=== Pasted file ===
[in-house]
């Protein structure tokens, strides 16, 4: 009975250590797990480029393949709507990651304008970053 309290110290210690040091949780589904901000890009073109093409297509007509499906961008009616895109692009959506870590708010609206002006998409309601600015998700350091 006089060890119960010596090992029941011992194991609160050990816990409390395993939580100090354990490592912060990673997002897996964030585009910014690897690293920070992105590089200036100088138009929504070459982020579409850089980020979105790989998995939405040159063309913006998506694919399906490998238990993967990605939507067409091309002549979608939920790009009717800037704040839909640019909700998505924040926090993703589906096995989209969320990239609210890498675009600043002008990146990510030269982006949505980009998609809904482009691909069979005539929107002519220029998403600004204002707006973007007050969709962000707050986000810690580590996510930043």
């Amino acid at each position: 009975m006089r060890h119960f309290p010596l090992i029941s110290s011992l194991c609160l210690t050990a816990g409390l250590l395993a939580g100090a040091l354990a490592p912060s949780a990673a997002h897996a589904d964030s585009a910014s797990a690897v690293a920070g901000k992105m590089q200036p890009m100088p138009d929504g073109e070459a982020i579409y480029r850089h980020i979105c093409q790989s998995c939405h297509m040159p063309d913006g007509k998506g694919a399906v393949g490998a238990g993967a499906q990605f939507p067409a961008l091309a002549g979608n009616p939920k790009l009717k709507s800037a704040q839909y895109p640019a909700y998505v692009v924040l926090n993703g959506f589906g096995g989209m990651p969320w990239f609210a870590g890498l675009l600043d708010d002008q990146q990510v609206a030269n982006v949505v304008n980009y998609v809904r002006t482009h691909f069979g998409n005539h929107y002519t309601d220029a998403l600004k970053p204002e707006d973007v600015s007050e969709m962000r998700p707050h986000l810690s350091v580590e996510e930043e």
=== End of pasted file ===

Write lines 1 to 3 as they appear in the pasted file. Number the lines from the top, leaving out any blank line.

[in-house]
């Protein structure tokens, strides 16, 4: 009975250590797990480029393949709507990651304008970053 309290110290210690040091949780589904901000890009073109093409297509007509499906961008009616895109692009959506870590708010609206002006998409309601600015998700350091 006089060890119960010596090992029941011992194991609160050990816990409390395993939580100090354990490592912060990673997002897996964030585009910014690897690293920070992105590089200036100088138009929504070459982020579409850089980020979105790989998995939405040159063309913006998506694919399906490998238990993967990605939507067409091309002549979608939920790009009717800037704040839909640019909700998505924040926090993703589906096995989209969320990239609210890498675009600043002008990146990510030269982006949505980009998609809904482009691909069979005539929107002519220029998403600004204002707006973007007050969709962000707050986000810690580590996510930043």
């Amino acid at each position: 009975m006089r060890h119960f309290p010596l090992i029941s110290s011992l194991c609160l210690t050990a816990g409390l250590l395993a939580g100090a040091l354990a490592p912060s949780a990673a997002h897996a589904d964030s585009a910014s797990a690897v690293a920070g901000k992105m590089q200036p890009m100088p138009d929504g073109e070459a982020i579409y480029r850089h980020i979105c093409q790989s998995c939405h297509m040159p063309d913006g007509k998506g694919a399906v393949g490998a238990g993967a499906q990605f939507p067409a961008l091309a002549g979608n009616p939920k790009l009717k709507s800037a704040q839909y895109p640019a909700y998505v692009v924040l926090n993703g959506f589906g096995g989209m990651p969320w990239f609210a870590g890498l675009l600043d708010d002008q990146q990510v609206a030269n982006v949505v304008n980009y998609v809904r002006t482009h691909f069979g998409n005539h929107y002519t309601d220029a998403l600004k970053p204002e707006d973007v600015s007050e969709m962000r998700p707050h986000l810690s350091v580590e996510e930043e």